How can I find the absolute position of the rotor in a brushless DC motor?
Brushless DC motors (BLDC) and Permanent Magnet Synchronous Machines (PMSM) are desirable motors for many applications requiring high efficiency and reduced wear parts. Smooth motion and increased efficiency require precise inverter control. One of the basic goals of any electric motor control algorithm is the ability to maximize torque by controlling the drive current vector to be perpendicular to the magnetic north pole of the rotor at all times. To achieve this, one must determine the angle between the encoder or resolver feedback and the actual north pole of the permanent magnet. This way the encoder can be used to accurately measure the position of the rotor. The back EMF may even be used to sense position without the cost of an additional sensor. In this application note, we demonstrate the features of the DL850 ScopeCorder with Real-Time Math to give two techniques that can identify absolute positioning quickly.
Rotary encoders and resolvers are the most popular angular position sensors. The most common encoder type is the ABZ quadrature encoder. This encoder has two pulsing phases, A and B, which pulse at a 90 degree shift from one another as the device is rotated. The purpose of the Z signal is to provide 1 pulse per revolution. This signal is useful in instrumentation for measuring rotations per minute (RPM), and indicating the transition from one rotation to the next (reset back to 0 degrees).
Recording all of this waveform data in order to extract one value (angle) in post-processing is time-consuming and creates unwieldy large data files. Fortunately, when the Real-Time Math option is installed in a DL850 ScopeCorder, the on-board digital signal processor (DSP) is capable of decoding five types of rotary angle signals:
Choosing Incremental ABZ, we can begin to decode the three signals into angular position data in degrees.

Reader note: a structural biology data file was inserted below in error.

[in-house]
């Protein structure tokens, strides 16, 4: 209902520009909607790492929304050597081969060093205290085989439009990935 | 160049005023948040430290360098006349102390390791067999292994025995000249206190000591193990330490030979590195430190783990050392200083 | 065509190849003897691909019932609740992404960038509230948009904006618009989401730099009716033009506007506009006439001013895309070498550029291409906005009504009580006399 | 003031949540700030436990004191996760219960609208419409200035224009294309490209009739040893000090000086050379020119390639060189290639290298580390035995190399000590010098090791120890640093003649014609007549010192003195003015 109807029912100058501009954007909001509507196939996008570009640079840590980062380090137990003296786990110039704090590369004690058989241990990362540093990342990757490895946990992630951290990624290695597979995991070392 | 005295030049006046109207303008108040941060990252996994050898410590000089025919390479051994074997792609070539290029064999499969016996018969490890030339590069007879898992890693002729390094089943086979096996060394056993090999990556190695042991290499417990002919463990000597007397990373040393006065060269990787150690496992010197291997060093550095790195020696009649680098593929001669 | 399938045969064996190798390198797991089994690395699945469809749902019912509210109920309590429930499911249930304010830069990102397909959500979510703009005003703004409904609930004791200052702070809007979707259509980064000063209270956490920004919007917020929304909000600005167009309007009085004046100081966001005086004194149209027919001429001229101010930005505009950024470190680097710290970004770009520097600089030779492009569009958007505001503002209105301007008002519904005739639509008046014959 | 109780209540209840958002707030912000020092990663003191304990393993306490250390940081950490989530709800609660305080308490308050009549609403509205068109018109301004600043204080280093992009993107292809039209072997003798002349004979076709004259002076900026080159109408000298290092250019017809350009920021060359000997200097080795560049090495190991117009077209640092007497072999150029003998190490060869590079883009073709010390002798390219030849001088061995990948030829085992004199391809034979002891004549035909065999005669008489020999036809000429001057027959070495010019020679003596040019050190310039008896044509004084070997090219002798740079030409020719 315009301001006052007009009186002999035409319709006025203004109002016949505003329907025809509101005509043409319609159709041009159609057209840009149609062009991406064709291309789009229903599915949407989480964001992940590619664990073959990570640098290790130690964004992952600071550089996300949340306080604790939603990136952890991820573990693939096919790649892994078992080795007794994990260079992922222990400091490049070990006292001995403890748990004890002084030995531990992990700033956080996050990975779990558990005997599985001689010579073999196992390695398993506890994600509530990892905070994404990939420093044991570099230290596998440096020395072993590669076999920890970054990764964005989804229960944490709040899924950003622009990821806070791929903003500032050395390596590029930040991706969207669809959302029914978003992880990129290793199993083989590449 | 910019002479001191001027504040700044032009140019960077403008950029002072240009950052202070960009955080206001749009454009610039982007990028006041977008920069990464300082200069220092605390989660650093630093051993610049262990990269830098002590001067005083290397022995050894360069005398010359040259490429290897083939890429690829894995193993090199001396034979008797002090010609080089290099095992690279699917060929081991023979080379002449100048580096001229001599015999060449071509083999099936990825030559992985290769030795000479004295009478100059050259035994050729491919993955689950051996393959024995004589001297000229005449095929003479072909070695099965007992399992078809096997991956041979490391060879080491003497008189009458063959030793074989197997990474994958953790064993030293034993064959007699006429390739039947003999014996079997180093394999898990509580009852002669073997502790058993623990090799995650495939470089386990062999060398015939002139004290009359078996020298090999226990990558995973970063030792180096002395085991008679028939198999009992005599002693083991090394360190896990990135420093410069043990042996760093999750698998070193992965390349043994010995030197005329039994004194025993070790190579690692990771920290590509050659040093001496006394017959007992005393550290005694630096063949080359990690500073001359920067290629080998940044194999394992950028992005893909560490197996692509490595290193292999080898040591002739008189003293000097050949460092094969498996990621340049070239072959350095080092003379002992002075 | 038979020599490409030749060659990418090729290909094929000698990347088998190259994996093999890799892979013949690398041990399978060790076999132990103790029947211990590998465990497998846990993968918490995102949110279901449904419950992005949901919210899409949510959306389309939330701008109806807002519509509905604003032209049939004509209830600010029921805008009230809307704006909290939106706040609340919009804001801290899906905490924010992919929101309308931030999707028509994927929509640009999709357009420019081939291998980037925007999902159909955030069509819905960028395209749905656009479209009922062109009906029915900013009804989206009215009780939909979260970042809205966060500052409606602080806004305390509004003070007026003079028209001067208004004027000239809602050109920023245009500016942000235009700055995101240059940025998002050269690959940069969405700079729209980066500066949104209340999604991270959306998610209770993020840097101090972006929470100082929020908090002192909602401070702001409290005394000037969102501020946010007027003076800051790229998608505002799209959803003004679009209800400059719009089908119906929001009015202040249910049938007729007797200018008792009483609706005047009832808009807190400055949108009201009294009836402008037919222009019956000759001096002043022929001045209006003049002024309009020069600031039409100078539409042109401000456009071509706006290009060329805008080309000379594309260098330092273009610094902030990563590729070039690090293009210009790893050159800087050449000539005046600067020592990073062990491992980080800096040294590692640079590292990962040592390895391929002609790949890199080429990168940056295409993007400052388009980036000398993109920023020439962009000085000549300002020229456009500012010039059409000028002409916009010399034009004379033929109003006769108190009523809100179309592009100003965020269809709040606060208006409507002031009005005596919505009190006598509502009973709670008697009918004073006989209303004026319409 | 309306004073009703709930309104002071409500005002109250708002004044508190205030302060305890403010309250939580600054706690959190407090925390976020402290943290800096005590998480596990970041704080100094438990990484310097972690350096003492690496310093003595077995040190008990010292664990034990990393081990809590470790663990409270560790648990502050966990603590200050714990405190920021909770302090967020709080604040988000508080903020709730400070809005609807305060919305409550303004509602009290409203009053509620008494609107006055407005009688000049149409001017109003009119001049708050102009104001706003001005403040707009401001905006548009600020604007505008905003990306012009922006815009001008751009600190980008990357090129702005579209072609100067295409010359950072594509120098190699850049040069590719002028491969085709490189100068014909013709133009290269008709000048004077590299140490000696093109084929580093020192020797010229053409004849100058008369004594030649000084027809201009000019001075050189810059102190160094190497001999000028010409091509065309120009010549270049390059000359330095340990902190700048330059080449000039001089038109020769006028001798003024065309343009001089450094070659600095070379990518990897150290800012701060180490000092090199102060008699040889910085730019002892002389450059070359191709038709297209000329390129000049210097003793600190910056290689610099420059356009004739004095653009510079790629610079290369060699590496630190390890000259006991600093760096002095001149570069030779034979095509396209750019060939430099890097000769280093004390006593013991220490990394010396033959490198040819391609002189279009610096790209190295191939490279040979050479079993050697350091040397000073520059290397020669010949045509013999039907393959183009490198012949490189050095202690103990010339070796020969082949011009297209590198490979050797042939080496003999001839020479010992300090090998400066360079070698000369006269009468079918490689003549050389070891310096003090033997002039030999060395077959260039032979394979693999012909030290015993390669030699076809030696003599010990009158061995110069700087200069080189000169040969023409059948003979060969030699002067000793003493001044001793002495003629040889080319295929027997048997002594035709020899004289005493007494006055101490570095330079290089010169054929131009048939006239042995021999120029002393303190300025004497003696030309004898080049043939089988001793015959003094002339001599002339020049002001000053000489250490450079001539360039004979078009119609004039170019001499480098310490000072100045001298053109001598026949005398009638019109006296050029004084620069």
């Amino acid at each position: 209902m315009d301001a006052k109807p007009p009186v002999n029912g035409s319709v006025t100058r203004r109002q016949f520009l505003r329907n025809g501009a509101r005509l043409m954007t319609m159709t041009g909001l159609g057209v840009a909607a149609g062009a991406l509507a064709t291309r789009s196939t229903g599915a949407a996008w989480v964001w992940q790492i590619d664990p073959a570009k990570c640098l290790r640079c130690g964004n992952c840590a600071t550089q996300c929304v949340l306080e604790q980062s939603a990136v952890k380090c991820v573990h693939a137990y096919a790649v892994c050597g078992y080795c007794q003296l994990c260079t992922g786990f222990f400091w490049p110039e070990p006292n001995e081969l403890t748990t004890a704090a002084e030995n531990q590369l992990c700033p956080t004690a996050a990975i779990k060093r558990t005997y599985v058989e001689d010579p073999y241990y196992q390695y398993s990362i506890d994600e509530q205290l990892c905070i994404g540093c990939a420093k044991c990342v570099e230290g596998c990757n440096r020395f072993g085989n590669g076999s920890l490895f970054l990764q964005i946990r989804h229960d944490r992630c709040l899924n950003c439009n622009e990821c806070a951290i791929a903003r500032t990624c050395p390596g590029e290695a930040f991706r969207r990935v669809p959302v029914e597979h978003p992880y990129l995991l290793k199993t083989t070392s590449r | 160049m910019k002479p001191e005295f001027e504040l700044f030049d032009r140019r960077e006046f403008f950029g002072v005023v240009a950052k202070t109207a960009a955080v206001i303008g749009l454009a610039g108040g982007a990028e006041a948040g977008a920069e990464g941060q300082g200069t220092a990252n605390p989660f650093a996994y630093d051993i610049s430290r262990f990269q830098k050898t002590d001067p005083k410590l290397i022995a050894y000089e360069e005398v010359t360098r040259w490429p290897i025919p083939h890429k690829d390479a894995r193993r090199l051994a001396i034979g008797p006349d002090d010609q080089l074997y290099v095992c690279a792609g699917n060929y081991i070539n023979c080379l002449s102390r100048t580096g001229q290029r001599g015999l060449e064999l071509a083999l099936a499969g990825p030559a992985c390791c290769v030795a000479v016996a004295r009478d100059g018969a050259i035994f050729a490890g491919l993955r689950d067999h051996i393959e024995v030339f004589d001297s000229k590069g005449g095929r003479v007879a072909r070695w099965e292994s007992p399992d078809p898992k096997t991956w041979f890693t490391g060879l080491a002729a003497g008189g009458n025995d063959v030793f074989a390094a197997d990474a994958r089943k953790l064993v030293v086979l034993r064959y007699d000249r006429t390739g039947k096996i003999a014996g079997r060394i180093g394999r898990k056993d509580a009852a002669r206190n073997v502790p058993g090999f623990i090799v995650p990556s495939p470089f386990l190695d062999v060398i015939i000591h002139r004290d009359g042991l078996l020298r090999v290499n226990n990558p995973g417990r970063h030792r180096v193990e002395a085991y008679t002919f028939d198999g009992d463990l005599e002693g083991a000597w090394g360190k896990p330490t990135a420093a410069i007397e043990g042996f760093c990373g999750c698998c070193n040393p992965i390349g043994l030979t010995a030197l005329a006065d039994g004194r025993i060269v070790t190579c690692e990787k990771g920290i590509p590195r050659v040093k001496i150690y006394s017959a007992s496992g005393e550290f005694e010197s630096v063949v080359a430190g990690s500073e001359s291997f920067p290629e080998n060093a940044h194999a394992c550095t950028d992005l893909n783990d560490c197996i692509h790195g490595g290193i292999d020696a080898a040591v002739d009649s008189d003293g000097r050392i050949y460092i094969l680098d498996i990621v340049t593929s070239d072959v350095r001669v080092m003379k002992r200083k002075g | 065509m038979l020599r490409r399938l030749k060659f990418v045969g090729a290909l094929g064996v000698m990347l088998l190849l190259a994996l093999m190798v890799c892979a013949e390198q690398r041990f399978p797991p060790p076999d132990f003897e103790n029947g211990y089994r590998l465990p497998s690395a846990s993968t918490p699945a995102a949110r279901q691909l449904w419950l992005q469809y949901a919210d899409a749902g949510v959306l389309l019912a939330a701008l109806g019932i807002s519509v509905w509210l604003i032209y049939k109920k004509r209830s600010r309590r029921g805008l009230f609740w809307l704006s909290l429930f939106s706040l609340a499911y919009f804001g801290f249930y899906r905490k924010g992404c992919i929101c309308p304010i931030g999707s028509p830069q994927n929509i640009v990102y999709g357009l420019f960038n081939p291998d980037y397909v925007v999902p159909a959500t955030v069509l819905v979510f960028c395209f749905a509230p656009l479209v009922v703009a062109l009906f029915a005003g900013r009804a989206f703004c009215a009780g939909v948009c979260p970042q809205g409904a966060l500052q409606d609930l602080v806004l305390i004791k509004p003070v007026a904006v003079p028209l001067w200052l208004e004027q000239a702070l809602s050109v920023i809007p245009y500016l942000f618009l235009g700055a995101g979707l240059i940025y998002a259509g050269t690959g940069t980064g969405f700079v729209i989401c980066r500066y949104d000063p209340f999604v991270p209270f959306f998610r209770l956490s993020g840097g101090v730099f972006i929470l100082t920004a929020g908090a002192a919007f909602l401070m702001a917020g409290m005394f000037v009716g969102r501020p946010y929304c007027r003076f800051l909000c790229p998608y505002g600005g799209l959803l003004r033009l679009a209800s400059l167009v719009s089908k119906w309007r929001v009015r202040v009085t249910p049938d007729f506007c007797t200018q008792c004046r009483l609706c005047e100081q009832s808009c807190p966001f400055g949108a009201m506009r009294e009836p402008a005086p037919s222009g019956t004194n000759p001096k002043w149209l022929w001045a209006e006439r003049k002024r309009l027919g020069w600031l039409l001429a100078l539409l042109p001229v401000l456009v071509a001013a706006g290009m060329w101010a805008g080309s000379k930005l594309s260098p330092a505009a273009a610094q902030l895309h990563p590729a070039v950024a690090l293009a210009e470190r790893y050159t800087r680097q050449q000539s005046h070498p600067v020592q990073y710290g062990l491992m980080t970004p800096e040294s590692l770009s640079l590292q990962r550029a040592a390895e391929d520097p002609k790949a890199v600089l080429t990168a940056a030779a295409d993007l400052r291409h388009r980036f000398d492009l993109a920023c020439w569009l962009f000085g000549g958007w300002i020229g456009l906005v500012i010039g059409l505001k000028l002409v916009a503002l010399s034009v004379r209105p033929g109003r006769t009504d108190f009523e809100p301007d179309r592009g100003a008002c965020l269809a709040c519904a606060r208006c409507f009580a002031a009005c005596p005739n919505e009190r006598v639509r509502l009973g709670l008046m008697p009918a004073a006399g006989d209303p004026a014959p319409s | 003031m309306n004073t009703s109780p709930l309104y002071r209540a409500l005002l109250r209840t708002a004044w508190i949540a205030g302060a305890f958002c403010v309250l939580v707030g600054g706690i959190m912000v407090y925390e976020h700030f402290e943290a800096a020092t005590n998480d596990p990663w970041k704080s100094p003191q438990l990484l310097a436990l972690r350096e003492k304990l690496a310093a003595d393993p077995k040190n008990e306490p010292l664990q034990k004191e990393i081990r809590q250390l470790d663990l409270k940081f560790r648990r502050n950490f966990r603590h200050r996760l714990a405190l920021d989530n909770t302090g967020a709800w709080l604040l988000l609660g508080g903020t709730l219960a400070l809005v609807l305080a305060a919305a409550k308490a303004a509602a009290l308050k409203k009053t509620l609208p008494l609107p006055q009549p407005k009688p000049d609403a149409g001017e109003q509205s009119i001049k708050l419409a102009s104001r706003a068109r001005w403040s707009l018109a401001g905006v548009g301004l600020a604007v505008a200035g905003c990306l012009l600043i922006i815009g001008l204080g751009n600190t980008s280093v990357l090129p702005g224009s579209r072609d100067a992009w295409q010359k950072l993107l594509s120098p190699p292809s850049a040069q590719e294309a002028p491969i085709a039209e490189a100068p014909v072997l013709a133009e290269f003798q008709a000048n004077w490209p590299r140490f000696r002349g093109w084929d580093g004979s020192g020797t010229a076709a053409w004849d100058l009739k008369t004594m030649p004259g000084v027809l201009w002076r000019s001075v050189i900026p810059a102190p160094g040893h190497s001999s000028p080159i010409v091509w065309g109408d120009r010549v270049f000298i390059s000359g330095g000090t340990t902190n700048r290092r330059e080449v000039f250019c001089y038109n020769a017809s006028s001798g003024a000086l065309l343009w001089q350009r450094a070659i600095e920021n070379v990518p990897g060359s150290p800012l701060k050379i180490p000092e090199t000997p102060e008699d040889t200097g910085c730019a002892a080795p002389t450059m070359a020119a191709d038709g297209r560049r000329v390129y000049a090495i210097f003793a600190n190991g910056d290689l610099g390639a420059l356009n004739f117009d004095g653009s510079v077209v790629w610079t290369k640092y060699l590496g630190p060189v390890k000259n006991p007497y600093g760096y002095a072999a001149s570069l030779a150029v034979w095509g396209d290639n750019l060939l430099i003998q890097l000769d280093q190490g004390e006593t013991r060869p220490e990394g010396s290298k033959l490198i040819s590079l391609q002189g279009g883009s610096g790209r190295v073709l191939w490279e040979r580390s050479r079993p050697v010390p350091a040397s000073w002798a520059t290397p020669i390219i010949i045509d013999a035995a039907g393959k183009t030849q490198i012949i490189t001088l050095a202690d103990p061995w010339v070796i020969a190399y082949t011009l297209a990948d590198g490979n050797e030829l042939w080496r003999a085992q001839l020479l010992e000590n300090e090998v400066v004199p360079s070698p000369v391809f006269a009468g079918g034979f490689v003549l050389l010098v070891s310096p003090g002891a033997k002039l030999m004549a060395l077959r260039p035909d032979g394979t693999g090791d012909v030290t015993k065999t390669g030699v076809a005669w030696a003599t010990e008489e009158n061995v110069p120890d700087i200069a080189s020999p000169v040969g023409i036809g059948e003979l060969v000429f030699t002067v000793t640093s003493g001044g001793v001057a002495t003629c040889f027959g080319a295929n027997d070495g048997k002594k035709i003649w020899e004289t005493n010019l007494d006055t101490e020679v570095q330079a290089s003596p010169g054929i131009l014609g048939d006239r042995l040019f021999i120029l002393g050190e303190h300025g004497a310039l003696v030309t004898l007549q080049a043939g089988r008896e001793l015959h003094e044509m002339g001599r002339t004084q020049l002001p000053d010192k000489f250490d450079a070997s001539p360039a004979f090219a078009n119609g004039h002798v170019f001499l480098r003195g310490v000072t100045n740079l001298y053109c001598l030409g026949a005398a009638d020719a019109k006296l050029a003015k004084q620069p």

After reading the specifications of this encoder the settings above are used to establish the source channels and transition levels of A, B and Z. Next, the Count Condition is updated to match the encoder specifications of x1 and timing based on a falling edge of A. This means that the falling edge of A determines the timing of the increment up by one degree. Lastly, the Reset Timing is based on the falling edge of A every 360 degrees.
Using a high voltage ScopeCorder input module, it is possible to connect safety leads directly to the measurement terminals of the sample BLDC to measure the back EMF (BEMF) waveform. An external drive is used to drive the shaft directly so that only the BEMF will be measured and not the switching waveform of the motor drive electronics. The BEMF will exhibit a sinusoidal or trapezoidal waveform during a steady constant RPM spin of the motor shaft. By the Lenz’s Law, the voltage waveform will experience a peak during the peak of change of the magnetic flux. This means the peak (and trough) will correspond to the permanent magnet poles oriented perpendicular to the stator phase coil. The negative-going zero crossing of the BEMF signal corresponds to the North pole of the rotor, as illustrated in figure 4.
The difference between the zero of the encoder phase and the next zero-crossing of the back-EMF is the measurement objective. Using cursors, it is easy to measure the output of the
encoder math channel in degrees (delta Y in the white text below).
Advantages of Real-Time Math
Yokogawa ScopeCorders’ Real-Time Math has major advantages over post-processing. Because the ScopeCorder is recording only the value in degrees, the amount of data recorded is greatly reduced. The Real-Time Math feature also makes math traces available as trigger sources. Pertinent to this application, the Real-Time Math makes values available to cursor functions. As you can see in figure 6, the cursor measurement clearly indicates the difference in degrees as reported by the encoder math.
Another relevant function included in Real-Time Math is Electrical Angle. This function uses an encoder calculation as the starting point and measures the current phase relative to this position. Note
that this is the drive current and not the Back EMF. The Electrical Angle calculation works despite all the harmonics inherent in an electrical motor current signal. To achieve this, the math function calculates the fundamental frequency component and its phase, and measures the phase relative to the encoder phase, automating the calculation. It can be repurposed to calculate and plot the difference between mechanical angle and BEMF phase.
Properly orienting the north pole of the rotor is critical to the goals of Field Oriented Control and allows the results of the Park and Clarke transformations to be more accurate. The DL850 with
Real-Time Math eliminates programming and post-processing, serving as an essential tool for the motor drive designer or drive system integrator.
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